The WCH Healthcare Breakthrough Challenge, in partnership with Women’s College Hospital Foundation, aims to fund new and innovative endeavors in clinical care, research, quality improvement and education that align with the organization’s strategic goals.
On November 29, three WCH teams will be participating in a competition, where they will have the opportunity to pitch their unique ideas for a chance to secure funding of up to $100,000. Learn more about the final three projects below:
Empowering Marginalized Communities: A Co-Designed Mobile Healthcare Initiative
Project Lead: Jessica Bawden, NP
Department: Primary Care
This project aims to improve access to health services through primary care mobile outreach to those at risk for, and affected by, human trafficking and exploitation. The project will design mobile and low-barrier events that provide care to communities when they need it, where they need it.
A team of healthcare experts from diverse departments including Family Practice, The Bay Centre for Birth Control (BCBC), Sexual Assault and Domestic Violence Care Centre, Toronto Academic Pain Management Institute, and the Centre for Wise Practices Indigenous Health, will collaborate to provide a range of services. These services include cancer screening, sexual health counseling and testing, contraception, abortion care and facilitating access to specialized women’s health services.
The project leaders will collaborate with organizations to learn from their experiences in serving equity-deserving communities. This initiative will strengthen existing community relationships and forge new ones to provide a mobile healthcare service that’s equitable and inclusive.
The long-term goal is to create a globally funded mobile healthcare team at WCH that can respond to the needs of different disciplines. Going mobile will help improve the quality, safety, and access to health services by taking them directly to the people who need it.
Transforming Healthcare through Trauma-Informed Care Education
Project Lead: Dr. Dana Ross
People who have experienced trauma, such as child abuse, neglect, domestic violence and intergenerational and systemic trauma are at increased risk of mental health issues and physical illnesses. This is especially true for people in marginalized communities. And while 62 per cent of people in Canada have experienced trauma in their lifetime, healthcare providers often lack the skills to recognize the impact of trauma on a patient’s physical and emotional health.
This oversight results in substantial costs to patients, healthcare workers and the entire healthcare system. Healthcare professionals can play a crucial role in identifying and addressing the impact of trauma. This project aims to give healthcare workers the knowledge and skills they need to do this effectively.
Trauma-Informed Care (TIC) provides an understanding, compassionate, collaborative, and patient-focused approach to healthcare that doesn’t require specialized skills or extensive training. TIC doesn’t directly treat trauma, but it recognizes how trauma affects people and works to avoid re-traumatizing patients and staff.
Studies show that that using TIC improves patient outcomes and reduces burnout among healthcare workers by proactively reducing negative experiences, yet TIC has not traditionally been used in curricula for healthcare providers.
This project will develop, deliver and evaluate an online course that covers universal skills and principles for delivering TIC. The course will be tailored to healthcare workers engaged in both direct and indirect patient care and can be used in different roles and departments. The aim is to improve patient health and the wellbeing of healthcare workers. Ultimately, creating a more equitable and effective healthcare system.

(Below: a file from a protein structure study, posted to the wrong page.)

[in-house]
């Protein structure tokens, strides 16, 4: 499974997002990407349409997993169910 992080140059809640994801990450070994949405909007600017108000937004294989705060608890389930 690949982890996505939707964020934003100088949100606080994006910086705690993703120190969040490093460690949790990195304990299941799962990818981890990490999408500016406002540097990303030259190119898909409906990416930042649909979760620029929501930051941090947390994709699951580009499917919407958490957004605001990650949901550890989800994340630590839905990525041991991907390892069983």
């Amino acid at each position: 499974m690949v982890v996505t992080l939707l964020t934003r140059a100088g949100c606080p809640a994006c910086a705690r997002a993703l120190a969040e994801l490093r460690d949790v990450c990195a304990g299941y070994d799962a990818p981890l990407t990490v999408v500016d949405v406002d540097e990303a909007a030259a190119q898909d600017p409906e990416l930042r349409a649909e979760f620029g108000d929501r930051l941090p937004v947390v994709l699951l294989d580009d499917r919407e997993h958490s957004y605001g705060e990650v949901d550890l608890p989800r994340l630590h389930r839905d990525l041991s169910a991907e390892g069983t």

My Lung Health Coach: A Virtual COPD Self-Management Support Program Integrated into the Electronic Patient Record
Project Leads: Dr. Andrew Kouri and Chandra Farrer
Department: Respirology, Quality Safety and Patient Experience
When it comes to caring for patients with complex medical conditions, effective communication and coordination is essential to providing the best possible care. This is especially true for Chronic Obstructive Pulmonary Disease (COPD), a chronic lung disease that affects one in nine adults in Ontario.
People with COPD often experience shortness of breath, chronic coughing, and difficulty with everyday tasks. COPD can worsen rapidly, leading to emergencies that require visits to the ER or prolonged hospital stays. COPD makes up 25 per cent of all emergency room visits and hospitalizations in Ontario and costs healthcare systems billions each year.
One proven way to help people with COPD lead healthier lives and avoid hospitalizations is to teach them how to manage their condition at home. This initiative partners with the Lung Health Foundation to create “My Lung Health Coach,” a free program that offers self-management and education for COPD. Connecting patients with experienced certified respiratory educators (CRE) who teach them how to better manage their COPD.
This project aims to create a seamless patient care journey by integrating functionality with electronic patient records, allowing patients to track their progress digitally and provide doctors with the information they need to help their patients get the most benefit. If successful, this study will help scale My Lung Health Coach broadly across Ontario, providing a lifeline to COPD patients, helping them manage their condition better and reducing hospital visits. This will improve patients’ lives and potentially save the healthcare system millions of dollars. The program’s goal is to prevent hospitalizations and find innovative healthcare solutions through research and innovative care.
Thank you to all those who entered the Breakthrough Challenge and good luck to those pitching on November 29th!